By Rand Dalgamouni

AMMAN – A campaign to implement environmental education in more than 18 Jordanian schools and others around the world will commence next week, it was announced in a workshop for teachers held at the UNESCO Amman office on Thursday.

The five-year Earth Care Campaign, which started this year and ends in 2014, aims to inspire students and teachers around the world to adopt and promote a lifestyle in harmony with the planet’s resources, according to founder Hans Levander.

Levander’s nonprofit organisation, the Life-Link Friendship Schools Association, is organising the campaign with UNESCO and the Ministry of Education as partners.

Under the campaign, UNRWA schools, Arab schools in the UNESCO Associated Schools Project Network (ASPNet), and some Jordanian public and private schools, as well as schools in Europe, South Africa and parts of Asia will conduct a 15-hour course covering three “actions”: Culture of Care, Water for Life and Reduce-Reuse-Recycle, according to ASPNet Regional Coordinator Hadeel Talli.

Based on the ethics of “care for myself, care for others, care for nature”, each of the three actions, as Levander explained, are arranged into three lessons and two self-study sessions, while teachers’ manuals for each module provide general guidelines.

Levander, a 1985 Nobel Peace Prize co-recipient, said he believed that “peaceful diplomatic relations” can start in schools, stressing that making peace with the environment includes making peace with one’s neighbours.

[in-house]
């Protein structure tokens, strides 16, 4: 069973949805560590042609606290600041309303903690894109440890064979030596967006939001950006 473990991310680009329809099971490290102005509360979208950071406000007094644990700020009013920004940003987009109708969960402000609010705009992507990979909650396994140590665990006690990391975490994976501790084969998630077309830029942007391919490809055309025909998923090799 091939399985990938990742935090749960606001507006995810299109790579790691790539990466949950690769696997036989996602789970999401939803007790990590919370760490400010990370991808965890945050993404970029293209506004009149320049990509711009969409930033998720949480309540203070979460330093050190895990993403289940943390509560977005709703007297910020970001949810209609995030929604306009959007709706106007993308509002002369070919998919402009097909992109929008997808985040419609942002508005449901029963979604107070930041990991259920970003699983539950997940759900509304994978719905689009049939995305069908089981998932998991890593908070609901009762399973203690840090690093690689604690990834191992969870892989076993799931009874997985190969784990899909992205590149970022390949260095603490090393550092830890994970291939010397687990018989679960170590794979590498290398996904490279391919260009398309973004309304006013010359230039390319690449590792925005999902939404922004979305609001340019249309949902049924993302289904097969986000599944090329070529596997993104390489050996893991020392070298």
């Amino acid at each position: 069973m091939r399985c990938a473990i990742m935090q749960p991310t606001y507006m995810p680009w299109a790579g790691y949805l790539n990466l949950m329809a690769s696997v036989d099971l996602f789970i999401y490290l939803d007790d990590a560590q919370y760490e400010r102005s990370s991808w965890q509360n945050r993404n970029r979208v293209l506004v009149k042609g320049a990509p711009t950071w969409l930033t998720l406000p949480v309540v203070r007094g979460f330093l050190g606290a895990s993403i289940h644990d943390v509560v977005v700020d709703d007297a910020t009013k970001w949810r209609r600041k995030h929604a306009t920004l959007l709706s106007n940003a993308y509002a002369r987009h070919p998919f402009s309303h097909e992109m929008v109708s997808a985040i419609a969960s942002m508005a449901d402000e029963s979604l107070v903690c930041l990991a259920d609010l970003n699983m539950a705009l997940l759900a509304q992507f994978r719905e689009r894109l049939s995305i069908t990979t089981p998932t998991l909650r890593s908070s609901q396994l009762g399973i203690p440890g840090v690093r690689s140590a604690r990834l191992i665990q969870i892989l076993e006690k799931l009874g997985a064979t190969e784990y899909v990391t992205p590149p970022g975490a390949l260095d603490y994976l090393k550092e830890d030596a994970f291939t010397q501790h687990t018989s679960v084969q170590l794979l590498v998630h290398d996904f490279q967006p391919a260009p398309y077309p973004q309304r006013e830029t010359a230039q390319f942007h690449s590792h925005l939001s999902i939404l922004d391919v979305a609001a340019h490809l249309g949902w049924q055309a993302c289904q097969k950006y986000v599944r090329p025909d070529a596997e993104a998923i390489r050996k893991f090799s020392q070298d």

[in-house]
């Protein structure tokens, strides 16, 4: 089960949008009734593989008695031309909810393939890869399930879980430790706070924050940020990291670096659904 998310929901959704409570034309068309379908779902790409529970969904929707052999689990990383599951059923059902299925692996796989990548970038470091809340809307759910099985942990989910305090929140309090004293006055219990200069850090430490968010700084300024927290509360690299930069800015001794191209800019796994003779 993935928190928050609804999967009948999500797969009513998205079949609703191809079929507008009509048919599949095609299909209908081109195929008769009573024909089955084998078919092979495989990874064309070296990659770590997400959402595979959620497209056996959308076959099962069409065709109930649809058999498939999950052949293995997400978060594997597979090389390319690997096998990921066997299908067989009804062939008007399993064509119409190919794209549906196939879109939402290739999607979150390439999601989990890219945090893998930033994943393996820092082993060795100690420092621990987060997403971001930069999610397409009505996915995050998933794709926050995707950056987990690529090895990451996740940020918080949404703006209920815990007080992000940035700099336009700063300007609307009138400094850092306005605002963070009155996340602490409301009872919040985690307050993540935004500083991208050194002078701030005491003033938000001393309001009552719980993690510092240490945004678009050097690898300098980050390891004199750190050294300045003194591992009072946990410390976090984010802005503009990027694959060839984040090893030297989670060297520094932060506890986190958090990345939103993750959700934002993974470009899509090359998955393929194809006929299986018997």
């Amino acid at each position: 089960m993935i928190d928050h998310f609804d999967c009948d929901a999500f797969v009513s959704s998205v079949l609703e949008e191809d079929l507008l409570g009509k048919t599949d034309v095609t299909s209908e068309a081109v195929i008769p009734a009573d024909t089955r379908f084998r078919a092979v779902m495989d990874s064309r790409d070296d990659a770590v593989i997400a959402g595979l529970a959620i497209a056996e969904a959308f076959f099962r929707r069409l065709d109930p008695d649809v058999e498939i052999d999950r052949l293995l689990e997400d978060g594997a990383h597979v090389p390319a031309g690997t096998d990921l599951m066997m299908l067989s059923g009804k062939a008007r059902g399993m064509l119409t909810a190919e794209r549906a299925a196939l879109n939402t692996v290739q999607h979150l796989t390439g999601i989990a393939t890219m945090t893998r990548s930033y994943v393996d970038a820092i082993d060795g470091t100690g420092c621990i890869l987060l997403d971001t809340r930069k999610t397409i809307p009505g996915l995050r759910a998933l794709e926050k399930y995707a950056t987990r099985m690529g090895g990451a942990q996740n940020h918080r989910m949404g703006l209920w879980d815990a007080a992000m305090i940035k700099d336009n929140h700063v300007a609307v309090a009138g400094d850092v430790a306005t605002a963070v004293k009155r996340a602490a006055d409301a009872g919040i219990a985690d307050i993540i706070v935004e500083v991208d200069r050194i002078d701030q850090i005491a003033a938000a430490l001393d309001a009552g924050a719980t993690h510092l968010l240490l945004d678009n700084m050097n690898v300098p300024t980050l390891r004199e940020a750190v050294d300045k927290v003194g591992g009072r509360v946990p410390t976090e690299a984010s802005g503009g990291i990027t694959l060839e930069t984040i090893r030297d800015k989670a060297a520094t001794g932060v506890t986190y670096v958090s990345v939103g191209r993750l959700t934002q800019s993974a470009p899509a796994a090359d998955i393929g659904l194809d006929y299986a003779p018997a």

He told the participants in Thursday’s workshop that schools wishing to take part in the campaign can register for free on the organisation’s website, where they will find online tutorials, teachers’ guides and check lists to help them deliver the project’s three modules.

Earth Care is based on the assessed results of a pilot project carried out between 2007 and 2008 at 50 schools in nine Arab countries and 50 schools in 10 other countries outside the region, according to Levander.

In June 2008, ASPNet national delegates from 13 Arab countries convened in Petra, where they recommended the implementation of a similar, three- to four-year project in schools within the Arab region and worldwide.

Some of the teachers who participated in the pilot project were present at the workshop and told The Jordan Times that students enjoyed the activities included in the pilot project.

“They [students] love to participate in anything extracurricular,” said Myassar Abu Rumman, who teaches at a school in Baqaa.

Teachers Fawziyya Masri from Sahab and Jumleh Hajaya from Madaba agreed, adding that these projects allow students to unleash their talents in activities such as singing and acting in addition to improving their skills in dealing with their community and its resources.

Earth Care’s goal after 2014 is to include similar courses in schools’ regular curricula, according to Levander.

Meanwhile, Talli said UNESCO and Life-Link plan on holding an annual conference in Amman starting next April, where teachers and students from schools around the world can share their experiences in implementing the campaign.

Life-Link, the UNESCO Beirut regional office, and the UNESCO Amman office are coordinating the programme.